At the most basic level, SD-WAN providers such as Silver Peak, Viptela and Velocloud partner with “best-of-breed” security providers. (Don’t read too much in our missing an SD-WAN; time did not permit us to contact every company.) Service chaining allows security functions to be “stitched’ together. Deep Packet Inspection (DPI) at the edge is needed to identify and direct the relevant traffic to and from the relevant security devices that are still typically, though not necessarily, centralized in the data center.
But service chaining security devices still leaves organizations backhauling branch traffic to some location for inspection. To provide DIA without having to deploy a full stack of security devices at the branch, many SD-WAN vendors are partnering with a cloud security provider, notably Zscaler, among others. With Zscaler, all inbound and outbound TCP, UDP and ICMP traffic is sent to the Zscaler cloud for inspection before forwarding onto the destination.
Service chaining provides a framework to address the basic security issues, but enterprises still face the challenge of creating instances of that service across hundreds of application, user types and sites. A high-degree of policy integration and automation is needed to make that enterprise WAN management feasible. SD-WAN and security parameters should ideally be defined and delivered through one interface. The necessary tools should then be able to push those policies out across the infrastructure.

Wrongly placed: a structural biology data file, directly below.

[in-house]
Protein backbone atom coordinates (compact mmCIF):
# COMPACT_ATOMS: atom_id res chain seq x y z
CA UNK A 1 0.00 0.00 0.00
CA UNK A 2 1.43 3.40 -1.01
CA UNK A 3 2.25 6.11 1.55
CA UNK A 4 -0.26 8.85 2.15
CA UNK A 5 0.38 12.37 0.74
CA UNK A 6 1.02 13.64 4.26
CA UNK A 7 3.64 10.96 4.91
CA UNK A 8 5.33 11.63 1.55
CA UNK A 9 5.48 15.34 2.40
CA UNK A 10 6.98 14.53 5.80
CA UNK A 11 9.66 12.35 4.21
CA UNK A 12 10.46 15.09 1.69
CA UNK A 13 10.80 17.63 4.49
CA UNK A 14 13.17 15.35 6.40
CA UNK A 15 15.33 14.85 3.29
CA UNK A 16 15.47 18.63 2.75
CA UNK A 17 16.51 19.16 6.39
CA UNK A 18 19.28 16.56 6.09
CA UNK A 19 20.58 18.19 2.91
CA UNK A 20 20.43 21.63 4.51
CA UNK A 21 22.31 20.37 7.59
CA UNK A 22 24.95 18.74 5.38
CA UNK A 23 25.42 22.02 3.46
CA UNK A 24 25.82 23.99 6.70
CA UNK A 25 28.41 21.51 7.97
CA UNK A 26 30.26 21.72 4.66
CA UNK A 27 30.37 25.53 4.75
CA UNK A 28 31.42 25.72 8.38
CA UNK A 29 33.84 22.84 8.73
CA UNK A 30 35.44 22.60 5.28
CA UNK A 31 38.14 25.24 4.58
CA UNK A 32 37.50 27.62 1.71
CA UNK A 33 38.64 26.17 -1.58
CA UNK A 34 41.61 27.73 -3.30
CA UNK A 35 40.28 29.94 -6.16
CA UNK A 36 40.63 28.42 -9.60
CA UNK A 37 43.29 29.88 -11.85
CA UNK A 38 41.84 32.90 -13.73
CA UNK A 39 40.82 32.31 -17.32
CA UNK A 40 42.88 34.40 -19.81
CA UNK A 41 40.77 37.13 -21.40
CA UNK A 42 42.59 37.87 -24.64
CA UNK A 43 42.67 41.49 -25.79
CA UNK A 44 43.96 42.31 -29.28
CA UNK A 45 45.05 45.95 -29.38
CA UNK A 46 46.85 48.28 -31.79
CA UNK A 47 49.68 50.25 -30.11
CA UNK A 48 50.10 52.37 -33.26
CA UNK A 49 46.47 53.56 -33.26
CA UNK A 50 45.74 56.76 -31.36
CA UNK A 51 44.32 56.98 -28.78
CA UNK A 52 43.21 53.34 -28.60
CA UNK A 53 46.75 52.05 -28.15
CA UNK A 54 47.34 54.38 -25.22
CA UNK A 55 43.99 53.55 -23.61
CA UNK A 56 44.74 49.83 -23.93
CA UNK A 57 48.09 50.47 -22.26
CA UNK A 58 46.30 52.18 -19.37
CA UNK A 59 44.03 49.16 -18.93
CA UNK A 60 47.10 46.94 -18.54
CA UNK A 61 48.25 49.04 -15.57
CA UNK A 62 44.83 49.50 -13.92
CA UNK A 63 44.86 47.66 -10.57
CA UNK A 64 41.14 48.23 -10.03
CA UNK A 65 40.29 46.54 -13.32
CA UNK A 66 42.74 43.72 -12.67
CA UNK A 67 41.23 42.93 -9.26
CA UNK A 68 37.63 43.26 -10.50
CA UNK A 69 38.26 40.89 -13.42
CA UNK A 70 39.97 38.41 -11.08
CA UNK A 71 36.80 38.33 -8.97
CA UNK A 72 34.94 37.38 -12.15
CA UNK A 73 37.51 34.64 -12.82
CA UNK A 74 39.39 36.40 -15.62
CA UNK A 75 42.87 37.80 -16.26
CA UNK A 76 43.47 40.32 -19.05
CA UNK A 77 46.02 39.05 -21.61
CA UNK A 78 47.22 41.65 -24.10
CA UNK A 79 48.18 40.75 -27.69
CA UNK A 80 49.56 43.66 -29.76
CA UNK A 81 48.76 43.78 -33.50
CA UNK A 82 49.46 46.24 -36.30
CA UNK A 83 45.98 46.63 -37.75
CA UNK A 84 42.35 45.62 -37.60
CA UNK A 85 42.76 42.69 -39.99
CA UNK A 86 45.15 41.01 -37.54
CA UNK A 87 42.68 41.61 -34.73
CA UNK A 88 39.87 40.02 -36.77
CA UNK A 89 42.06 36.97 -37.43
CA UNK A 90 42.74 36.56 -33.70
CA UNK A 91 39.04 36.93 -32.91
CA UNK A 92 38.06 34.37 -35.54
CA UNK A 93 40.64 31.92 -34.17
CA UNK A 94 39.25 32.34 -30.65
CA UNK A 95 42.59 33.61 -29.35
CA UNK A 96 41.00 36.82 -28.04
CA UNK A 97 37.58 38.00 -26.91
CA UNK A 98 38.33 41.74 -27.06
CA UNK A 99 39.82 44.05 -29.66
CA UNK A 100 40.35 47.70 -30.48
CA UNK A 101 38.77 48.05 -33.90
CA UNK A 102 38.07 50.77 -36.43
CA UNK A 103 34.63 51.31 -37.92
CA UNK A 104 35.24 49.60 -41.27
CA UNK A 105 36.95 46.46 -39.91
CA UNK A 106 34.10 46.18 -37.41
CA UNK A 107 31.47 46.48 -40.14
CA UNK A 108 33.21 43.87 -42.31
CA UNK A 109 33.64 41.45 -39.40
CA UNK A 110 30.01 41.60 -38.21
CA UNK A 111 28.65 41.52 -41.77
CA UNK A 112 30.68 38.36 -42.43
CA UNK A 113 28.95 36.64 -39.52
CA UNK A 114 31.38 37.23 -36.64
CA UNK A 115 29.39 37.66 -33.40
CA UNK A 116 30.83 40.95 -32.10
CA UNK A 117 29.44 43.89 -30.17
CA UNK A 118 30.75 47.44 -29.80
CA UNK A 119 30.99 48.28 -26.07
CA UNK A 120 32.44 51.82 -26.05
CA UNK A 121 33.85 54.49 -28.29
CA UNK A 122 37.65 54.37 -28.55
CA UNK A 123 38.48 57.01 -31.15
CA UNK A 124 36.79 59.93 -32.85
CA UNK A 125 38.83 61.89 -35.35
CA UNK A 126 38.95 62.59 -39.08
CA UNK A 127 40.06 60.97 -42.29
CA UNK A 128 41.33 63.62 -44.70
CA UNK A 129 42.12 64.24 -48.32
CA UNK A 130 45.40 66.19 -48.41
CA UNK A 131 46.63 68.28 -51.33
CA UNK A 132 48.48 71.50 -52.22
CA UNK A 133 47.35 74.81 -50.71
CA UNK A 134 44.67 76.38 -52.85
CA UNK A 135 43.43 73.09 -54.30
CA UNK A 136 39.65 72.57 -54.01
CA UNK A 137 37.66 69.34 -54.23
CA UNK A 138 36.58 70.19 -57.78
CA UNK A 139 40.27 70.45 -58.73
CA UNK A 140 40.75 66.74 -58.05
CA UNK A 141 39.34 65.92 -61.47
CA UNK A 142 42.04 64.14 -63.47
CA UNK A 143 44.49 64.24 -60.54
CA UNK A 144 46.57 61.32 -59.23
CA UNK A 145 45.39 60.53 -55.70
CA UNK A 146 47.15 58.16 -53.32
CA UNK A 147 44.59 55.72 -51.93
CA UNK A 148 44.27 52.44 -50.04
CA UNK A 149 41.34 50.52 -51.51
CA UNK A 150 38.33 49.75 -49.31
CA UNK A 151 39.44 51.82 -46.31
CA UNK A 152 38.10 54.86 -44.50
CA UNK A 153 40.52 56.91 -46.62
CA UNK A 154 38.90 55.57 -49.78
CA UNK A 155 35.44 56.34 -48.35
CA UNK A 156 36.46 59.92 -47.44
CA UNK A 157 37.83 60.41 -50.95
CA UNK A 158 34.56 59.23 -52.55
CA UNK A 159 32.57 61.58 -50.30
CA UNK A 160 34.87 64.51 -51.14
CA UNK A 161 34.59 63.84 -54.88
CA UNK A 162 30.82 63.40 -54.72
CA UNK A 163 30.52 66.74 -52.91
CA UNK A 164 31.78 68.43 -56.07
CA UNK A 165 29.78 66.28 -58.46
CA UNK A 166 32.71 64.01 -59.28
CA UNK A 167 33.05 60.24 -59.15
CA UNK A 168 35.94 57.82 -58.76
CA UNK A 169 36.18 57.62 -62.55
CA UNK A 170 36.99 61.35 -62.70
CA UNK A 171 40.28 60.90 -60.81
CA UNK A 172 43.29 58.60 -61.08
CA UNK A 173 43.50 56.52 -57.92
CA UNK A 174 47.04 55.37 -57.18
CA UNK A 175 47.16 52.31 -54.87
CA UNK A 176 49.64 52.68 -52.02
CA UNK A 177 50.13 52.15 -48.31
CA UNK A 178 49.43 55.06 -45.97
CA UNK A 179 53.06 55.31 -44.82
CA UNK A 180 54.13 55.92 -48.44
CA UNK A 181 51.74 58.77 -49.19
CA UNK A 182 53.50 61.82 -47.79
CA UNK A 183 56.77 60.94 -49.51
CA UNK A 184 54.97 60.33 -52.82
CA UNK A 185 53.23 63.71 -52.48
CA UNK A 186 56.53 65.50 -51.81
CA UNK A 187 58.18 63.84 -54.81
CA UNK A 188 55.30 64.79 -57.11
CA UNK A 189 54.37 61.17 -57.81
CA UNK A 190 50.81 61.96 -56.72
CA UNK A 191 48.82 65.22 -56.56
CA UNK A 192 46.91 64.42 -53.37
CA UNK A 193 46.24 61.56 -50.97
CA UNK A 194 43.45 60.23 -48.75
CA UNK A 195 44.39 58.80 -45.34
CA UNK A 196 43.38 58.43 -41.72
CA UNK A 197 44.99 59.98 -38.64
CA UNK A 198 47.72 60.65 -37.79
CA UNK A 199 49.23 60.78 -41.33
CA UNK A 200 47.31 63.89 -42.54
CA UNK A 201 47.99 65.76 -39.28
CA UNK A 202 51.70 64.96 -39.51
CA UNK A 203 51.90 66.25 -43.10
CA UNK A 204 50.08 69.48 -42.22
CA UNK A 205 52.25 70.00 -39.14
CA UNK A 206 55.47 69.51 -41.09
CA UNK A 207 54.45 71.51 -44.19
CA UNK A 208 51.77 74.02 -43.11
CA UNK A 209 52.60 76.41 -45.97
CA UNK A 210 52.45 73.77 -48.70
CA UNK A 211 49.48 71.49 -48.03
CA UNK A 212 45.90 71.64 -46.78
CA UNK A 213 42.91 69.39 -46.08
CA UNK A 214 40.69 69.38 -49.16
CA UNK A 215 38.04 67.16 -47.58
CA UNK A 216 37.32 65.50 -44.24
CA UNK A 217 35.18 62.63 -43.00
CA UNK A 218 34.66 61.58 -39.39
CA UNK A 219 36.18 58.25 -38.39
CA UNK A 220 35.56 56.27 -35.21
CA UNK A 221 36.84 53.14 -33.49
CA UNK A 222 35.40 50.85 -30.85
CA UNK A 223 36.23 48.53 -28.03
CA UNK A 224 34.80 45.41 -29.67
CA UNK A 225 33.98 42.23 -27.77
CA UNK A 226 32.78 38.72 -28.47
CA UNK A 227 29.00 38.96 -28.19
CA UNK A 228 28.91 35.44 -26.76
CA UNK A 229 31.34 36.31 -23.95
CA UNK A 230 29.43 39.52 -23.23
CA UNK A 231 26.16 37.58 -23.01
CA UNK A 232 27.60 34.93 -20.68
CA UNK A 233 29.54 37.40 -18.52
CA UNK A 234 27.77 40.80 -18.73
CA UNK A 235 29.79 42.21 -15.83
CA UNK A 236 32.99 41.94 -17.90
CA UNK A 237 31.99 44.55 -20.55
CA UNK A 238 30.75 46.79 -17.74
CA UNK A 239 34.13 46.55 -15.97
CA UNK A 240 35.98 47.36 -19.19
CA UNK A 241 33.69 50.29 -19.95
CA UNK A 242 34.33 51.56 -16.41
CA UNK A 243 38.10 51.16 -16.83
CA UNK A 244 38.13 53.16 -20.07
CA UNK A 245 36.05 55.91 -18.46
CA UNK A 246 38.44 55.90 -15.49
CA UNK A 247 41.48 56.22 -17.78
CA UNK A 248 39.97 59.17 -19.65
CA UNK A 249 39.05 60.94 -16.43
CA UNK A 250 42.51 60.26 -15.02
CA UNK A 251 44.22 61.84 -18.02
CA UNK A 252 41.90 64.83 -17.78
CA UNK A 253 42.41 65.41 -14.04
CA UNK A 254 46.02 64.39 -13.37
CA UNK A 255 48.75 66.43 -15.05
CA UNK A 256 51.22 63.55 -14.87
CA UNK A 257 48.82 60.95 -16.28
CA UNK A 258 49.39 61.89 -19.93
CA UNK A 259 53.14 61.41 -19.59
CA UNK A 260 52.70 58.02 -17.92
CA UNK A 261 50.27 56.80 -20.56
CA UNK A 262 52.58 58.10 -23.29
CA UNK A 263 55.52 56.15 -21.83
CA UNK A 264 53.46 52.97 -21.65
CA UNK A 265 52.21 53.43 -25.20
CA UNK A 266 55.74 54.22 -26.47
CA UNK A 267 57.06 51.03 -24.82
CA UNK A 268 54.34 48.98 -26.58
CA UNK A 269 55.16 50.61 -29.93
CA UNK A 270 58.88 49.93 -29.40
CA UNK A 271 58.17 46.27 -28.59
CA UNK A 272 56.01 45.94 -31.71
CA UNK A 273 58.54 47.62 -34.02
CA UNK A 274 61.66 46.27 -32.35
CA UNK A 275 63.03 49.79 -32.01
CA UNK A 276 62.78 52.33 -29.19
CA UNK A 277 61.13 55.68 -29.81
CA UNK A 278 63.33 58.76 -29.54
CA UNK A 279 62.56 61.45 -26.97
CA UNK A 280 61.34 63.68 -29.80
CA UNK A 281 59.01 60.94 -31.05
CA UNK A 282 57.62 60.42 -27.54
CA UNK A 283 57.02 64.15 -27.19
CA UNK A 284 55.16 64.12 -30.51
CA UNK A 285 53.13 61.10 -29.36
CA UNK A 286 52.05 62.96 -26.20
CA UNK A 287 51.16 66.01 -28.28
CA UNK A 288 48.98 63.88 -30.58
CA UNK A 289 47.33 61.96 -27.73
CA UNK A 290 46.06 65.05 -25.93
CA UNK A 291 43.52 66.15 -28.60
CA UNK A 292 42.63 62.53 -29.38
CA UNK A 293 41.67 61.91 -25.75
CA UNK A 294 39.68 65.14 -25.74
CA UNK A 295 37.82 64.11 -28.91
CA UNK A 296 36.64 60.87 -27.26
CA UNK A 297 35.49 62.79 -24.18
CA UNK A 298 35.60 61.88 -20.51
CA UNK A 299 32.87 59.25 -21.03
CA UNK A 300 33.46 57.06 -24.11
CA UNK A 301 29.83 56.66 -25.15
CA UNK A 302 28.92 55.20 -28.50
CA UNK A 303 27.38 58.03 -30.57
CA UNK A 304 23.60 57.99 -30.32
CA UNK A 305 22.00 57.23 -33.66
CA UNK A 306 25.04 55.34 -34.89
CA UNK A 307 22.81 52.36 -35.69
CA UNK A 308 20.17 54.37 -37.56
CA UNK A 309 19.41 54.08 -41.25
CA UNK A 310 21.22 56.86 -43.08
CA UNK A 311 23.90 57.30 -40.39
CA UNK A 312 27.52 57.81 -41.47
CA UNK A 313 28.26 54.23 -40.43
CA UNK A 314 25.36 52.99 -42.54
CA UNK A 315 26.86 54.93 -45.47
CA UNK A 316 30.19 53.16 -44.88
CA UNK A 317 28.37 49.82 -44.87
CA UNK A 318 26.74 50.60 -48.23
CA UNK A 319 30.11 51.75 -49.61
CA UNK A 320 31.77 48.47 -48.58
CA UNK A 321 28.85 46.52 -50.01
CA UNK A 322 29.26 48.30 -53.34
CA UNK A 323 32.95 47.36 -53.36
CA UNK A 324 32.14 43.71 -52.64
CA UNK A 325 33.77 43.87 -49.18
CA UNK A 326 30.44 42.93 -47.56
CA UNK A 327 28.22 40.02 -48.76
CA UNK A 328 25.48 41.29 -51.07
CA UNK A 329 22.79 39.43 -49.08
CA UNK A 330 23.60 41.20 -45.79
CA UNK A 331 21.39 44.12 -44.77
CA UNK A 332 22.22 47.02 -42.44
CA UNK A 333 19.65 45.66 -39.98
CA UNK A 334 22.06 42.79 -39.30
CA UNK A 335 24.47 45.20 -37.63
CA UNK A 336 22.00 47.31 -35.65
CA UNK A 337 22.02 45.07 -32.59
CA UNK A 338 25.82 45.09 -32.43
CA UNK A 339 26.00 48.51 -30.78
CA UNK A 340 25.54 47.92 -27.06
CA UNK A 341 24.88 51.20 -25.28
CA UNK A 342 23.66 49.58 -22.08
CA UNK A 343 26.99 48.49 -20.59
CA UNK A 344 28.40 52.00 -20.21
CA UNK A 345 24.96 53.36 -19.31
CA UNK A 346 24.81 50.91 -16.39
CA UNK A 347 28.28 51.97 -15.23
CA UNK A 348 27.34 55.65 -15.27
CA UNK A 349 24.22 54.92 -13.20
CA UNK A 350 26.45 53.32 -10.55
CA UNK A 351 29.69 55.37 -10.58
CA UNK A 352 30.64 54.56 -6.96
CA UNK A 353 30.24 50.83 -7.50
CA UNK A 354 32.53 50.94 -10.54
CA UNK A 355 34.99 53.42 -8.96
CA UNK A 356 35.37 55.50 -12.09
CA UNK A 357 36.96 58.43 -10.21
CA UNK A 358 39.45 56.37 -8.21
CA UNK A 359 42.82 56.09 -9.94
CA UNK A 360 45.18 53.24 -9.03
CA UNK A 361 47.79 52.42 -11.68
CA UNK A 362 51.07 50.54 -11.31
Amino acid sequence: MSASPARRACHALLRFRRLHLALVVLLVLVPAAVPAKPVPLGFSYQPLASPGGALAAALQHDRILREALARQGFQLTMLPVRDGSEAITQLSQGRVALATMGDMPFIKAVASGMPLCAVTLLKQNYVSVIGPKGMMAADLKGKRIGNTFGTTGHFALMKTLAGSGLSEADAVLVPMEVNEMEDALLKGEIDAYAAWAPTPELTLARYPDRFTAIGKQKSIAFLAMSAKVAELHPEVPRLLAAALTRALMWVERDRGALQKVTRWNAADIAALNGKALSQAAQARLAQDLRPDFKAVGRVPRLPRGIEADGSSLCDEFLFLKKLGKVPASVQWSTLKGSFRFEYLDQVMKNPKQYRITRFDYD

Many leading SD-WAN providers offer those capabilities, but even then the networking and security analytics remain separate. There is no way, for example, to minimize security alerts storms for security operations personnel by correlating security and networking information. The same is true with security device detecting a DDoS attack, for example, and blocking the segment’s ingress from the relevant location. Networking and security logs can always be exported to third-party tools, but these kinds of tight analytic and control functions are still beyond the scope of most SD-WAN – security partnerships.
Native SD-WAN and security integration
With the on-premises approach, organizations are still left with all of the management and operational complexity of maintaining security infrastructure. Firewall sizing, updates and patches are still necessary. With a cloud security service, organizations still must secure non-HTTP traffic. In both cases, policy integration can be limited and analytics integration usually non-existent.
For these reasons and more, some SD-WAN providers are going a step further and tightly coupling security and SD-WAN functions. Versa Networks uses NFV to run security functions on the site’s perimeter connecting into the SD-WAN. Cato Networks runs security as well as routing functions in its cloud.
By tightly coupling security and networking together, enterprises can gain some impressive gains. Versa, for example, correlates security and networking logs for deeper analytics, potentially reducing the event load on security operations. By moving all functions to its cloud, Cato unburdens IT teams from the operational costs of separate infrastructure.
Downsides? The biggest is the shift from relying on “best-of-breed” security players to still relatively young organizations. And while Versa will work with third-party security devices, it means giving up on integrating security and networking analytics.
Security shall networking become
Networking and security lines will blur in the next years, at least on a technical level, but discrete networking and security teams will persist for foreseeable future. SD-WANs also provide a way for security and networking teams to better collaborate together, which might just be their biggest contribution to IT security.